We spent the first morning of the first day talking Teal and eventually voted on my proposal.
We started by looking at the values and culture of Teal – well of course we would, because according to Laloux we operate as a green family organisation, where culture is critical. If we could not all get behind the values and principles of Teal, then that would be the end of exploring it for HSA.
We read the statements from the book, and had a discussion about soul and spirituality. One team member pushed back at the notion of spirit and soul, and another commented on a feel of ‘cultishness’ around the language used in the values.
Our work does have soul. One of John O’Brien’s books is called Remembering the Soul of our Work and that concept resonates with us, even if some of the language jars.
Then we looked at what Teal would mean for us in practice. I had prepared a paper from Reinventing Organisations, using the helpful tables where Laloux pulls together the characteristics of typical Amber organisations, and contrasts this with Teal. I took these concepts and added a column to describe what I thought we were already doing and what would be a significant change for us.
What we do already
There are three key insights or breakthroughs in Teal: wholeness, evolving purpose and self-management.
At HSA we are already fully committed to bringing the whole person to work. We see one-page profiles as one way to do this.
Evolving purpose did not feel like too much of a stretch either – it is the self-management that would involve change to the way we work.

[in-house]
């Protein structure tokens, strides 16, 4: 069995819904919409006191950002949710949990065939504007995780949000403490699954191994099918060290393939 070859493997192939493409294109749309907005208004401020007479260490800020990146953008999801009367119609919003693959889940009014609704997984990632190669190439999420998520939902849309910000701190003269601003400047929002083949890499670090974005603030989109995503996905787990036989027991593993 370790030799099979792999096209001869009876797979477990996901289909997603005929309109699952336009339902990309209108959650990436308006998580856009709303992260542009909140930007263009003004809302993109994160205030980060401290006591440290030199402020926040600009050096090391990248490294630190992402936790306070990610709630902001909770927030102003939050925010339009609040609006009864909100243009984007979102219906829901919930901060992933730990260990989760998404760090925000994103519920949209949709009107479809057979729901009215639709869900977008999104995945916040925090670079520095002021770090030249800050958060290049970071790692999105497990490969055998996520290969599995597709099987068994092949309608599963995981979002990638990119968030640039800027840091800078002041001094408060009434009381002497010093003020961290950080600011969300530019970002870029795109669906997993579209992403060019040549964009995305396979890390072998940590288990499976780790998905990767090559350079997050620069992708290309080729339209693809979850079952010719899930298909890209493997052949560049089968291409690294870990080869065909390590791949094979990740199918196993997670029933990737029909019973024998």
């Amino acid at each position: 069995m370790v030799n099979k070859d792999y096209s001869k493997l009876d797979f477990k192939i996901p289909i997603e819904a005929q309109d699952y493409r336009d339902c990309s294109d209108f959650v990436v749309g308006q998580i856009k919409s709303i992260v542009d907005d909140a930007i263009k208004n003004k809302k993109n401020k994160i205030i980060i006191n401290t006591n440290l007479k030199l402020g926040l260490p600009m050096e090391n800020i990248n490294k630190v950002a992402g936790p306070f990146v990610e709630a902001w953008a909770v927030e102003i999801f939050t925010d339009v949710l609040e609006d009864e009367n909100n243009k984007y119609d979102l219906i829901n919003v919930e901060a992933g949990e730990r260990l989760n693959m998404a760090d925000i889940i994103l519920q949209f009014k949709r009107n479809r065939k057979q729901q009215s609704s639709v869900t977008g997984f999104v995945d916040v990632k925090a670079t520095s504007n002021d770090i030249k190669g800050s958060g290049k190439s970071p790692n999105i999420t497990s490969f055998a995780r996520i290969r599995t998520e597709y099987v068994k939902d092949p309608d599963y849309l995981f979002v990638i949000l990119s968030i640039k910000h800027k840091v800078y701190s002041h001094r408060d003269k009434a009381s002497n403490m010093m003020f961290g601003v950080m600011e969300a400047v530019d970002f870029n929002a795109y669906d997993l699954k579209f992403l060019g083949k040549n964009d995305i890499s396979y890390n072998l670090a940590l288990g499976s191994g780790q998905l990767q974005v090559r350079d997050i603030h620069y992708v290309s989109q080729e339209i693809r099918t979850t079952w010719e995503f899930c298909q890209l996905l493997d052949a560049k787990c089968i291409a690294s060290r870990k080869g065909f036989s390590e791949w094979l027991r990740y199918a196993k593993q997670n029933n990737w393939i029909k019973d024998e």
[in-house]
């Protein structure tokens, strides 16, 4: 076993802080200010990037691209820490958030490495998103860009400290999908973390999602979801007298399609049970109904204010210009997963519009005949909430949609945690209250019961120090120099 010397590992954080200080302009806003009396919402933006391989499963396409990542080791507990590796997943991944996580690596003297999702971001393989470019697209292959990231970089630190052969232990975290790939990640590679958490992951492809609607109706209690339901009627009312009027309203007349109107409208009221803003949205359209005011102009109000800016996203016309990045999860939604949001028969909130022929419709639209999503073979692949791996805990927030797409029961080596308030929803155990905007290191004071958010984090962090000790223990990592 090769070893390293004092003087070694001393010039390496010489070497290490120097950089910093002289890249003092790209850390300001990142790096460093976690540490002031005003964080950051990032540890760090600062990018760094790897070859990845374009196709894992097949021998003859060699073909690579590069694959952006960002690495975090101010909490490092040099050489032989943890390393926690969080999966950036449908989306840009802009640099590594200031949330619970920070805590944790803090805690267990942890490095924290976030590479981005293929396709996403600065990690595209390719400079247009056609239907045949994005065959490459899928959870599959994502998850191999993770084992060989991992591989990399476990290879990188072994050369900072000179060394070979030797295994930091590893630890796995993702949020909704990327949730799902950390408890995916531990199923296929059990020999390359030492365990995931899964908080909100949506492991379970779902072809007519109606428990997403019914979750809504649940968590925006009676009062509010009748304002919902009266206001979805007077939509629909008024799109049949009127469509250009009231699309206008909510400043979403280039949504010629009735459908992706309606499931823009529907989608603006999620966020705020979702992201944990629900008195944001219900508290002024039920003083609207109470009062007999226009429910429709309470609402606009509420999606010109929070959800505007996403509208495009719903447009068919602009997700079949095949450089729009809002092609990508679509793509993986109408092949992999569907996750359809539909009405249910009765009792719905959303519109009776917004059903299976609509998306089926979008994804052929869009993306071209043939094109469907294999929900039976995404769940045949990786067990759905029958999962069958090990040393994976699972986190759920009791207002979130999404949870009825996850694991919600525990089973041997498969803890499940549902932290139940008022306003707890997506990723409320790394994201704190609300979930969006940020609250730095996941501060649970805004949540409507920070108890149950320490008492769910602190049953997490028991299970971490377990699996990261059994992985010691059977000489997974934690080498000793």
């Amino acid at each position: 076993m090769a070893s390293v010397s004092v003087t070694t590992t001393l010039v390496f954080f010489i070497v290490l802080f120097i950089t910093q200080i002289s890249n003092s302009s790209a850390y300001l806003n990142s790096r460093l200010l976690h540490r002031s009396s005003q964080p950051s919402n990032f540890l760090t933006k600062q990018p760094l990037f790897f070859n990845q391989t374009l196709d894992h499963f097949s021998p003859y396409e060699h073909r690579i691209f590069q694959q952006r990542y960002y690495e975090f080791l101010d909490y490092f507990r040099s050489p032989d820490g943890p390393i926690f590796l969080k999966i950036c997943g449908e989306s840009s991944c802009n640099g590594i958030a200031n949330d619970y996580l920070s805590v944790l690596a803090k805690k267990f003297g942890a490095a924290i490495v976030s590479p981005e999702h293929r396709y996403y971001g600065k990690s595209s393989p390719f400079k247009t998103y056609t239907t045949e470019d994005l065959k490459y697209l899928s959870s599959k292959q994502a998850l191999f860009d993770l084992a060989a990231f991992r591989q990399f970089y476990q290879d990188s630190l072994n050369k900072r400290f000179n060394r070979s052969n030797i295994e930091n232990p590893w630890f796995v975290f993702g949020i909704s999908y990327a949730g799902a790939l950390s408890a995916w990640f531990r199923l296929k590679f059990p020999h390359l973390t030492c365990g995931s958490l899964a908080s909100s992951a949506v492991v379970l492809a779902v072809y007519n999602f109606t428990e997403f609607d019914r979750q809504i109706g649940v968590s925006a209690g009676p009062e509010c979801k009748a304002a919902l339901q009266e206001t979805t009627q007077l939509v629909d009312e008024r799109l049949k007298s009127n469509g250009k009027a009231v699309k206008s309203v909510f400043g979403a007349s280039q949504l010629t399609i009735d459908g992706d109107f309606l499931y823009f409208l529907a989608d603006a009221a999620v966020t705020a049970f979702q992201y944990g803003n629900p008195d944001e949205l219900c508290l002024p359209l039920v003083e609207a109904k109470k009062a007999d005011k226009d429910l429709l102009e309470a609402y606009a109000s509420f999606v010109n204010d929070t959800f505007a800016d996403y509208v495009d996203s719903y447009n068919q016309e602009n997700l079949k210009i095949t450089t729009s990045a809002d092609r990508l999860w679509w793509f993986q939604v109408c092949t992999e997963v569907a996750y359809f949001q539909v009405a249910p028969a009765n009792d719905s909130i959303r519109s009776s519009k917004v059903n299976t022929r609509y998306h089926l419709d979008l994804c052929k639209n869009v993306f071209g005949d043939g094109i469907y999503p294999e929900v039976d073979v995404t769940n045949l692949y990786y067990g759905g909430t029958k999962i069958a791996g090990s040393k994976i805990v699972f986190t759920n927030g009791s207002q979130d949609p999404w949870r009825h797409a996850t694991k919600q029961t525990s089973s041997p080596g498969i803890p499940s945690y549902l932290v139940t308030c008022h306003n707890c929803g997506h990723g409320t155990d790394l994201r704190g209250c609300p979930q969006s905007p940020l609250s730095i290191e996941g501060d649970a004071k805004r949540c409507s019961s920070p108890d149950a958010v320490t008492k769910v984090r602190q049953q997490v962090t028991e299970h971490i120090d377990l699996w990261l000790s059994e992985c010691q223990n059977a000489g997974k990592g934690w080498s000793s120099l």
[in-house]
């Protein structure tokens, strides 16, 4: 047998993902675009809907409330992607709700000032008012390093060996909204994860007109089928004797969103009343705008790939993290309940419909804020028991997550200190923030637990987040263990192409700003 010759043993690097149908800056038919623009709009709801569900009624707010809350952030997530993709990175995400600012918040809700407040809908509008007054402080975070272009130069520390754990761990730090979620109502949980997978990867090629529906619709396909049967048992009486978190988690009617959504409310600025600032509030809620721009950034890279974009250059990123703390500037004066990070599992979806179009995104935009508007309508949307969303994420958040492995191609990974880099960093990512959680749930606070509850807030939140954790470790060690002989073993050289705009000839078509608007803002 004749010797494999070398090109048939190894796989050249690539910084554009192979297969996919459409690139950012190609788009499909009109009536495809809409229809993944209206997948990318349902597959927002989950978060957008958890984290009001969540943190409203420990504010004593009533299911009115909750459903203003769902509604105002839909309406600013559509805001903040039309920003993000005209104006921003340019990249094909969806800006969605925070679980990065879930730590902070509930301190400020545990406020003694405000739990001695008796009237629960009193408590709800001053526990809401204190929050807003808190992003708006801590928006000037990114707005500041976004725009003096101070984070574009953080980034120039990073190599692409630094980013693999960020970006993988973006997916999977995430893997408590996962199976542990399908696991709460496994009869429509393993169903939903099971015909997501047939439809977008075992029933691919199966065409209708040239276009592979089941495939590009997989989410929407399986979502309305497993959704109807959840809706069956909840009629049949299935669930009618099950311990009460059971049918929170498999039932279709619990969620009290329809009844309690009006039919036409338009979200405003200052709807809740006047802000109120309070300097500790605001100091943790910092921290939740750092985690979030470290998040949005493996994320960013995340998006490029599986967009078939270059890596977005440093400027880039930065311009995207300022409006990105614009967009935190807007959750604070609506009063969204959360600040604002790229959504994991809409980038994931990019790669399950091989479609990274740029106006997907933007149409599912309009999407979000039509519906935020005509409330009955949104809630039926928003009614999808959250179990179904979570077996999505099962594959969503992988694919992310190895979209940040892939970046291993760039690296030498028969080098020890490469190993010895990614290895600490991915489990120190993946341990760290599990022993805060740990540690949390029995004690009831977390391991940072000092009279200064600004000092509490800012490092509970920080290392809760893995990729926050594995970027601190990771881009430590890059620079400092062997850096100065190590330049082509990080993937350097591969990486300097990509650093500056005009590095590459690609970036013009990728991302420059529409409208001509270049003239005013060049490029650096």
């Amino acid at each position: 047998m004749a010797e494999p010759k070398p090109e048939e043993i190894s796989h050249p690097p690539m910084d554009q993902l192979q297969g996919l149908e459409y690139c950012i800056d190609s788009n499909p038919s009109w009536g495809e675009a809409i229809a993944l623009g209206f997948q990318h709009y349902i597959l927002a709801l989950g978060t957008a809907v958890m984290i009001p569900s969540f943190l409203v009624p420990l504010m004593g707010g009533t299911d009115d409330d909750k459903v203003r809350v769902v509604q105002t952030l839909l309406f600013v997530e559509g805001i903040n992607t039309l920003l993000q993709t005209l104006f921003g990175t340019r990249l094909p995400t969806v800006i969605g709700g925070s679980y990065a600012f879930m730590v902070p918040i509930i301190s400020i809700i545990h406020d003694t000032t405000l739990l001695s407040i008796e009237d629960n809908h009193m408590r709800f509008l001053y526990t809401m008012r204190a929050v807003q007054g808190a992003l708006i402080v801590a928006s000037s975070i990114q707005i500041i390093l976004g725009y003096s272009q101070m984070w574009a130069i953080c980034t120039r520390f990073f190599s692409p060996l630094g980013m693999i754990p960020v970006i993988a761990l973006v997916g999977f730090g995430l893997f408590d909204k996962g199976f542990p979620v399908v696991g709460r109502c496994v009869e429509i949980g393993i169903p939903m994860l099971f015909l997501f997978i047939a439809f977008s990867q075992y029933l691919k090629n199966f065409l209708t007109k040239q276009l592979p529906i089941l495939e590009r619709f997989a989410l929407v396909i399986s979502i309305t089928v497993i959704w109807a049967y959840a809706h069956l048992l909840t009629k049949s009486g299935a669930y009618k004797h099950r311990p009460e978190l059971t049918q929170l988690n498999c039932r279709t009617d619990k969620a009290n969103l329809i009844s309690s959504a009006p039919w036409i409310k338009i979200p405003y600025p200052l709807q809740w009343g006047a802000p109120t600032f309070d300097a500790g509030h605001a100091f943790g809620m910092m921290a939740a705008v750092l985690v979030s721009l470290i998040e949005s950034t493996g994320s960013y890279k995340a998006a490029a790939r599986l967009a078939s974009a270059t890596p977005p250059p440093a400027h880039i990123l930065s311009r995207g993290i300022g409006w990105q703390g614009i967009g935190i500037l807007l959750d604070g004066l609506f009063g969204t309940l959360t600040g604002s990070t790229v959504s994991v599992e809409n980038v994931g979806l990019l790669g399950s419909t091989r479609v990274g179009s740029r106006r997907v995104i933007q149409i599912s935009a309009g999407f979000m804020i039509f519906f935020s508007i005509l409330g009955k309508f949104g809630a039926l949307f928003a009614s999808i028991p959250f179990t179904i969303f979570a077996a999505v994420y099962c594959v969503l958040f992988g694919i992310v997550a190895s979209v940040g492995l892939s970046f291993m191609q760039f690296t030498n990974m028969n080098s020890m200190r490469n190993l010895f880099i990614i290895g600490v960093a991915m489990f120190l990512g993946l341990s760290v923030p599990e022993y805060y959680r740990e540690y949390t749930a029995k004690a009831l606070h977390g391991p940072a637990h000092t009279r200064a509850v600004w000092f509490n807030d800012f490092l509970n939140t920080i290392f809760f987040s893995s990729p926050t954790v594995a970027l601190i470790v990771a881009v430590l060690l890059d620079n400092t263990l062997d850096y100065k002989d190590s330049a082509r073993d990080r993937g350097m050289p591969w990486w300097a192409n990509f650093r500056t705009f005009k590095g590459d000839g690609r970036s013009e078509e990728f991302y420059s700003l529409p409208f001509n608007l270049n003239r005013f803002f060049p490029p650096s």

Self-management is more of a stretch
Over our 15 years together (the three of us who started H S A are still here) we have experimented with different ways to organise ourselves – from a flat structure with no management roles at all to having an operational manager. We all work from home and stay in a variety of ways but usually will only see each other at team meetings.
No organisational approach had felt like a good fit for who we are and how we want to work together, and one of the reasons I feel so drawn to Teal is that the self-management feels like it fits me personally and how we want to operate as a team. I never wanted to be a manager, and that is not my role, but I am the default in accountability and can be relied upon for ‘nice nagging’ and checking up that things we agreed have been done.
Here are some of examples of how we usually operate, and what moving to Teal means:
- Typically I decide which opportunities and partnerships to explore. As a Teal organisation I would use the ‘Advice Process’ where I would ask the advice of team members rather than telling them what I have done after the event.
- I have been the only person with the full information about what is in our bank account, what we are owed and how much it costs each month to keep us going, As a Teal organisation all of this information is transparent, and shared with everyone.
- The people who have a lead responsibility for an area, for example, our work with children and young people, are expected to develop a BHAG (Big Hairy Audacious Goal – from the work of Jim Collins) and report on their progress to the team. As a Teal organisation, new projects will emerge, led by anyone who wants to explore an idea, asking advice if it impacts on other members of the team.
Last year we introduced ‘support buddies’ for everyone at HSA. Buddies connect at least once a month for support and to challenge each other. This was a step towards greater shared accountability, but essentially, I am still accountable as CEO. To go Teal means me ceding my CEO power. This is both attractive and scary. I know that I am naturally controlling and like the power I have, but I want Teal more.